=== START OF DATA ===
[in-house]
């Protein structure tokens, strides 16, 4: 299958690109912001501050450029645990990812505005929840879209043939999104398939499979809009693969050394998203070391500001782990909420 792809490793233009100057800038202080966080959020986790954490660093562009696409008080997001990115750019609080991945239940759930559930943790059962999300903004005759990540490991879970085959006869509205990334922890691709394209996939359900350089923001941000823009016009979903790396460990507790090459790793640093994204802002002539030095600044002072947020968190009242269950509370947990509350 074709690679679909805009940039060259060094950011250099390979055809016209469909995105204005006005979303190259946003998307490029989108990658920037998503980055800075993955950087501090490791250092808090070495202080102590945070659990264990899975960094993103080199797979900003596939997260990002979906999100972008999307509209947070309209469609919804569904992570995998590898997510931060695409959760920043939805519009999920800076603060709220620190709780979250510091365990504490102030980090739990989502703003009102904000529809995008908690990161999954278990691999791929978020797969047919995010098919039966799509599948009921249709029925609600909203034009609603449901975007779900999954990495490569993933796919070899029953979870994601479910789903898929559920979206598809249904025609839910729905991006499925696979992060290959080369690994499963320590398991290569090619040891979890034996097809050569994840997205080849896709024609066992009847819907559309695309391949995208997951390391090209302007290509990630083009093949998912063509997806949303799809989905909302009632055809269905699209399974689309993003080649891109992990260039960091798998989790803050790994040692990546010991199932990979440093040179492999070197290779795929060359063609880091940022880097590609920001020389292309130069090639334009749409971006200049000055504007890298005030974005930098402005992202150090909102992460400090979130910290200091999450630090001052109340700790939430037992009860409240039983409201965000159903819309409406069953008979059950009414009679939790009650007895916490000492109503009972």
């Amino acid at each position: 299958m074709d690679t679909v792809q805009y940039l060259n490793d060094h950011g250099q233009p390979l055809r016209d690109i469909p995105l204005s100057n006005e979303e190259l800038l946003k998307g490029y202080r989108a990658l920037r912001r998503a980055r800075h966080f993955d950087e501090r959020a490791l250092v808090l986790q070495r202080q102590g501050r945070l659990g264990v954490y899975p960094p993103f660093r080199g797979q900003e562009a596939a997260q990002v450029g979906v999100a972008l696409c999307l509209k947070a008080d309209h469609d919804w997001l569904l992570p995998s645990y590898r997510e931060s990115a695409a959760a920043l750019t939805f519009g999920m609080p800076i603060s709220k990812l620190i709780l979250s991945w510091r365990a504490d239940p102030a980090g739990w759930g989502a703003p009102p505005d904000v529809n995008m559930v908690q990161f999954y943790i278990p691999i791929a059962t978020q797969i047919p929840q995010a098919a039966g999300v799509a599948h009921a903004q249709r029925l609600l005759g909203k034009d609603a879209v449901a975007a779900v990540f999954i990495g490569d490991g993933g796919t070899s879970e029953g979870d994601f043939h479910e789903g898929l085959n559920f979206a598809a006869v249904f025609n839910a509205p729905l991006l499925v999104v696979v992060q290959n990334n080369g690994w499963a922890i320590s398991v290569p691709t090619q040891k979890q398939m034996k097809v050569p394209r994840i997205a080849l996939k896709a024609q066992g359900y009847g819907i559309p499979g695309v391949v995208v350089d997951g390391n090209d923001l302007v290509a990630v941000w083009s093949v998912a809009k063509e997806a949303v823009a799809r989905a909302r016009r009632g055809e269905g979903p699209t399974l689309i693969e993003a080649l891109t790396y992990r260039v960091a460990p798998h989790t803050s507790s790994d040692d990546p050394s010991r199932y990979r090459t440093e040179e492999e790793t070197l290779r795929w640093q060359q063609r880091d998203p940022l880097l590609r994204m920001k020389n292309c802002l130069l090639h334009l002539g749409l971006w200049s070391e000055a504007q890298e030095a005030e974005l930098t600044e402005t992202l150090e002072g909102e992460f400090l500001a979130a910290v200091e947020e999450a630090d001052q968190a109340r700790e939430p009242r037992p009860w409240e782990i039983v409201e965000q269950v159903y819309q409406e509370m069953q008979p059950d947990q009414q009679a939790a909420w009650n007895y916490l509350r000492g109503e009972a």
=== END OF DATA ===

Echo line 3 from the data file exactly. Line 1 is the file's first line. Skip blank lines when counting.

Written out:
């Amino acid at each position: 299958m074709d690679t679909v792809q805009y940039l060259n490793d060094h950011g250099q233009p390979l055809r016209d690109i469909p995105l204005s100057n006005e979303e190259l800038l946003k998307g490029y202080r989108a990658l920037r912001r998503a980055r800075h966080f993955d950087e501090r959020a490791l250092v808090l986790q070495r202080q102590g501050r945070l659990g264990v954490y899975p960094p993103f660093r080199g797979q900003e562009a596939a997260q990002v450029g979906v999100a972008l696409c999307l509209k947070a008080d309209h469609d919804w997001l569904l992570p995998s645990y590898r997510e931060s990115a695409a959760a920043l750019t939805f519009g999920m609080p800076i603060s709220k990812l620190i709780l979250s991945w510091r365990a504490d239940p102030a980090g739990w759930g989502a703003p009102p505005d904000v529809n995008m559930v908690q990161f999954y943790i278990p691999i791929a059962t978020q797969i047919p929840q995010a098919a039966g999300v799509a599948h009921a903004q249709r029925l609600l005759g909203k034009d609603a879209v449901a975007a779900v990540f999954i990495g490569d490991g993933g796919t070899s879970e029953g979870d994601f043939h479910e789903g898929l085959n559920f979206a598809a006869v249904f025609n839910a509205p729905l991006l499925v999104v696979v992060q290959n990334n080369g690994w499963a922890i320590s398991v290569p691709t090619q040891k979890q398939m034996k097809v050569p394209r994840i997205a080849l996939k896709a024609q066992g359900y009847g819907i559309p499979g695309v391949v995208v350089d997951g390391n090209d923001l302007v290509a990630v941000w083009s093949v998912a809009k063509e997806a949303v823009a799809r989905a909302r016009r009632g055809e269905g979903p699209t399974l689309i693969e993003a080649l891109t790396y992990r260039v960091a460990p798998h989790t803050s507790s790994d040692d990546p050394s010991r199932y990979r090459t440093e040179e492999e790793t070197l290779r795929w640093q060359q063609r880091d998203p940022l880097l590609r994204m920001k020389n292309c802002l130069l090639h334009l002539g749409l971006w200049s070391e000055a504007q890298e030095a005030e974005l930098t600044e402005t992202l150090e002072g909102e992460f400090l500001a979130a910290v200091e947020e999450a630090d001052q968190a109340r700790e939430p009242r037992p009860w409240e782990i039983v409201e965000q269950v159903y819309q409406e509370m069953q008979p059950d947990q009414q009679a939790a909420w009650n007895y916490l509350r000492g109503e009972a």